Every time I go for gas the pump shuts off even though I am on empty. Please help !
First, do you go to the same gas station and use the same pump and nozzle everytime? If so, try raising the nozzle as high as you can in the air and let the vapor recovery line drain, There may be liquid gas in it, if so, it won't pump. Unlikely scenario, granted. But, speaking of vapor recovery, if the vapor recovery line on your Edge ...there is a small hole next to the larger fill hole, than is for if you try to top it off too much the gas will rum in to that small hole and not out on to the ground, then evaporate into the atmosphere. Anyway, if that line is restricted in any way, it serves another purpose: when you pump gas in, air and gas fumes must come OUT, and that same line forces those fumes in to a canister full of activated charcoal, that purges when you start the car and burns out through the regular running of the engine. If that is clogged, or sometimes a rubber hose to the canister gets a kink in it, the nozzle 'thinks' the tank is full. Now you say, that's all well and good, but the fix? Either simply take it to a mechanic, (I know, you could have thought of that) or try to follow that hose, usually about a 1/2"ID hose to the canister and see what you can see. Or, get an air hose and pump some air in to it from the filler. gently, not a great deal of pressure, just about as much as you could pump in as if you are blowing up as balloon or something.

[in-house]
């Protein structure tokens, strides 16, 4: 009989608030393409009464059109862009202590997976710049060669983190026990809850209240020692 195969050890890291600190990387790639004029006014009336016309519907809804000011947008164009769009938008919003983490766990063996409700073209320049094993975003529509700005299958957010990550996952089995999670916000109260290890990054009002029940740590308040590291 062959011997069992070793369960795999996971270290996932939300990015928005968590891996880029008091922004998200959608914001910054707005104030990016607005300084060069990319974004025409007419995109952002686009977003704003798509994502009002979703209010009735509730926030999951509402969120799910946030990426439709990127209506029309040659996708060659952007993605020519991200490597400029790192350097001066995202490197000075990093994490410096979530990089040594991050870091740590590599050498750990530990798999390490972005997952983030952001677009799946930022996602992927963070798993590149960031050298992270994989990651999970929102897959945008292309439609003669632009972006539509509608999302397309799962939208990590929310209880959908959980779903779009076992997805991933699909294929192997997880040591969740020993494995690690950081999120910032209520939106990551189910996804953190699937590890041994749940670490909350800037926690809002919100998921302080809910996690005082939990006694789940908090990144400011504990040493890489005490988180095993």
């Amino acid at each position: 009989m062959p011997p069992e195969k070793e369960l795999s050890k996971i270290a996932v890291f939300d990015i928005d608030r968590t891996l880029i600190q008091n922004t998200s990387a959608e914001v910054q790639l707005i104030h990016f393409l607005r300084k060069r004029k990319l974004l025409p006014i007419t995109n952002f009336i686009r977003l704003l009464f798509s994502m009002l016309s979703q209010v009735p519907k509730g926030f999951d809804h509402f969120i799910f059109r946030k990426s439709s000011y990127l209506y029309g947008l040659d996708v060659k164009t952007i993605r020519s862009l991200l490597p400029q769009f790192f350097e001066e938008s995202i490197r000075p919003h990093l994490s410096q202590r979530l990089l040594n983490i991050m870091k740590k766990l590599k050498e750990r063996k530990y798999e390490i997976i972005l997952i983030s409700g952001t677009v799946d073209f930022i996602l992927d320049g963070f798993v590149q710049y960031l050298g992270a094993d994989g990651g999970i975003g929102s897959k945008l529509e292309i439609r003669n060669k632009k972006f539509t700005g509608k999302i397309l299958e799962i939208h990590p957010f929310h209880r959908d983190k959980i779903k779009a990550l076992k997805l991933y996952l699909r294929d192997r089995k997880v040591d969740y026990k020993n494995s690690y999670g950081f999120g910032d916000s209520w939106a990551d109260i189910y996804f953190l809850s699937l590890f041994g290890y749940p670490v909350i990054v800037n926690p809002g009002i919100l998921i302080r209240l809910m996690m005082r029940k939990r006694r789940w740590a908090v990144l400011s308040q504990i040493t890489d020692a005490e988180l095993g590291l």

AND... If you have Ford’s capless full filler, that deters gas theft with two different ways. With Easy Fuel, a spring-loaded flapper door is held closed by latches that can only be released by a standard-size fuel nozzle. This eliminates the need for a fuel tank screw cap. When the proper nozzle is inserted into the filler neck of the system, the latches release, and the nozzle pushes the spring-loaded flapper door to the open position. When the nozzle is removed, the flapper door automatically is forced closed by the spring. Easy Fuel has a unique mis-fueling inhibitor to reduce improper refueling and siphoning. The inhibitor consists of a fuel nozzle detector that guides the nozzle to the opening. If a nozzle or foreign tube of a different size – a diesel nozzle or plastic hose, for example – is placed in the filler neck of a gasoline-powered vehicle, the latches will not release. If that system is defective, same result. The nozzle will shut off
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